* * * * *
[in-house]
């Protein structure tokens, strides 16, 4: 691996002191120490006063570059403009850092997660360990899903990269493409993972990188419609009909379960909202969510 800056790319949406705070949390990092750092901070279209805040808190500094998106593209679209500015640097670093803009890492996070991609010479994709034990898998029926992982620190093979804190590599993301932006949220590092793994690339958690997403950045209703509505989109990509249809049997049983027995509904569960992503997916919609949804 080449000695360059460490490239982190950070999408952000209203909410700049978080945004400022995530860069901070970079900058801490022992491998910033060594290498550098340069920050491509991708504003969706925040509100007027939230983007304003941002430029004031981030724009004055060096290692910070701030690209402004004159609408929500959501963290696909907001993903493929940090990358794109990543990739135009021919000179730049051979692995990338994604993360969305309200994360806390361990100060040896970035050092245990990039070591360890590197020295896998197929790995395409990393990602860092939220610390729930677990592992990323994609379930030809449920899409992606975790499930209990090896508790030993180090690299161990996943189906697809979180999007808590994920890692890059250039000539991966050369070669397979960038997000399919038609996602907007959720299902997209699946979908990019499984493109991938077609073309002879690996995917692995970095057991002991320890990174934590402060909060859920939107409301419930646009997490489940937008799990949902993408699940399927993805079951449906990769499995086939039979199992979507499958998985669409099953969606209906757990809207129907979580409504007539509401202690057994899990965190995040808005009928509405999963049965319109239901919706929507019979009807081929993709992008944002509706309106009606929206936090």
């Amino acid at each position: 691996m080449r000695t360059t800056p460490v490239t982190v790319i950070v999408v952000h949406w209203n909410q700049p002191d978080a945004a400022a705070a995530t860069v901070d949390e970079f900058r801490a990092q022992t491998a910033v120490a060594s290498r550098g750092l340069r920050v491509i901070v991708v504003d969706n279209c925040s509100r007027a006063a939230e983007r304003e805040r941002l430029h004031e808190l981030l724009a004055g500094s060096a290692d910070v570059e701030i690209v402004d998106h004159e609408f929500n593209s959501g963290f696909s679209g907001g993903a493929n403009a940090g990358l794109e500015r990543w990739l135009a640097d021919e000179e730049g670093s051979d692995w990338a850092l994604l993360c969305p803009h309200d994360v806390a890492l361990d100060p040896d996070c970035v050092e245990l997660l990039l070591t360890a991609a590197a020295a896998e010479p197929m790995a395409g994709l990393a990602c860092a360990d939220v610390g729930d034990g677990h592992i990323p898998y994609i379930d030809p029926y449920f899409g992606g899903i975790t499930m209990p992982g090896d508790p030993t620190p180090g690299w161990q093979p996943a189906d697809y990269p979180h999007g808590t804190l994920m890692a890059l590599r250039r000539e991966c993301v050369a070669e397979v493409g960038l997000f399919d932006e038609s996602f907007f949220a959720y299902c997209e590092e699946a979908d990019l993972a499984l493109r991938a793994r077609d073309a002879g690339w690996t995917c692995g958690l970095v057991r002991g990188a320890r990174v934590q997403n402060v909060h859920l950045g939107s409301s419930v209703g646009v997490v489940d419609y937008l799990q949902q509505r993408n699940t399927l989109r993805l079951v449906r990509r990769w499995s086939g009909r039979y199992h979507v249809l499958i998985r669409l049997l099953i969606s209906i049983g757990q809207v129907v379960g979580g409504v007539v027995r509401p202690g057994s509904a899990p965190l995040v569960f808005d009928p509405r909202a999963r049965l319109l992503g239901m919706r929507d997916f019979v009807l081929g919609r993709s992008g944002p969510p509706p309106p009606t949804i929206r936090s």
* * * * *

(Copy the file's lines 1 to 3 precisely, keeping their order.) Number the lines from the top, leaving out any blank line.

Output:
[in-house]
């Protein structure tokens, strides 16, 4: 691996002191120490006063570059403009850092997660360990899903990269493409993972990188419609009909379960909202969510 800056790319949406705070949390990092750092901070279209805040808190500094998106593209679209500015640097670093803009890492996070991609010479994709034990898998029926992982620190093979804190590599993301932006949220590092793994690339958690997403950045209703509505989109990509249809049997049983027995509904569960992503997916919609949804 080449000695360059460490490239982190950070999408952000209203909410700049978080945004400022995530860069901070970079900058801490022992491998910033060594290498550098340069920050491509991708504003969706925040509100007027939230983007304003941002430029004031981030724009004055060096290692910070701030690209402004004159609408929500959501963290696909907001993903493929940090990358794109990543990739135009021919000179730049051979692995990338994604993360969305309200994360806390361990100060040896970035050092245990990039070591360890590197020295896998197929790995395409990393990602860092939220610390729930677990592992990323994609379930030809449920899409992606975790499930209990090896508790030993180090690299161990996943189906697809979180999007808590994920890692890059250039000539991966050369070669397979960038997000399919038609996602907007959720299902997209699946979908990019499984493109991938077609073309002879690996995917692995970095057991002991320890990174934590402060909060859920939107409301419930646009997490489940937008799990949902993408699940399927993805079951449906990769499995086939039979199992979507499958998985669409099953969606209906757990809207129907979580409504007539509401202690057994899990965190995040808005009928509405999963049965319109239901919706929507019979009807081929993709992008944002509706309106009606929206936090």
């Amino acid at each position: 691996m080449r000695t360059t800056p460490v490239t982190v790319i950070v999408v952000h949406w209203n909410q700049p002191d978080a945004a400022a705070a995530t860069v901070d949390e970079f900058r801490a990092q022992t491998a910033v120490a060594s290498r550098g750092l340069r920050v491509i901070v991708v504003d969706n279209c925040s509100r007027a006063a939230e983007r304003e805040r941002l430029h004031e808190l981030l724009a004055g500094s060096a290692d910070v570059e701030i690209v402004d998106h004159e609408f929500n593209s959501g963290f696909s679209g907001g993903a493929n403009a940090g990358l794109e500015r990543w990739l135009a640097d021919e000179e730049g670093s051979d692995w990338a850092l994604l993360c969305p803009h309200d994360v806390a890492l361990d100060p040896d996070c970035v050092e245990l997660l990039l070591t360890a991609a590197a020295a896998e010479p197929m790995a395409g994709l990393a990602c860092a360990d939220v610390g729930d034990g677990h592992i990323p898998y994609i379930d030809p029926y449920f899409g992606g899903i975790t499930m209990p992982g090896d508790p030993t620190p180090g690299w161990q093979p996943a189906d697809y990269p979180h999007g808590t804190l994920m890692a890059l590599r250039r000539e991966c993301v050369a070669e397979v493409g960038l997000f399919d932006e038609s996602f907007f949220a959720y299902c997209e590092e699946a979908d990019l993972a499984l493109r991938a793994r077609d073309a002879g690339w690996t995917c692995g958690l970095v057991r002991g990188a320890r990174v934590q997403n402060v909060h859920l950045g939107s409301s419930v209703g646009v997490v489940d419609y937008l799990q949902q509505r993408n699940t399927l989109r993805l079951v449906r990509r990769w499995s086939g009909r039979y199992h979507v249809l499958i998985r669409l049997l099953i969606s209906i049983g757990q809207v129907v379960g979580g409504v007539v027995r509401p202690g057994s509904a899990p965190l995040v569960f808005d009928p509405r909202a999963r049965l319109l992503g239901m919706r929507d997916f019979v009807l081929g919609r993709s992008g944002p969510p509706p309106p009606t949804i929206r936090s």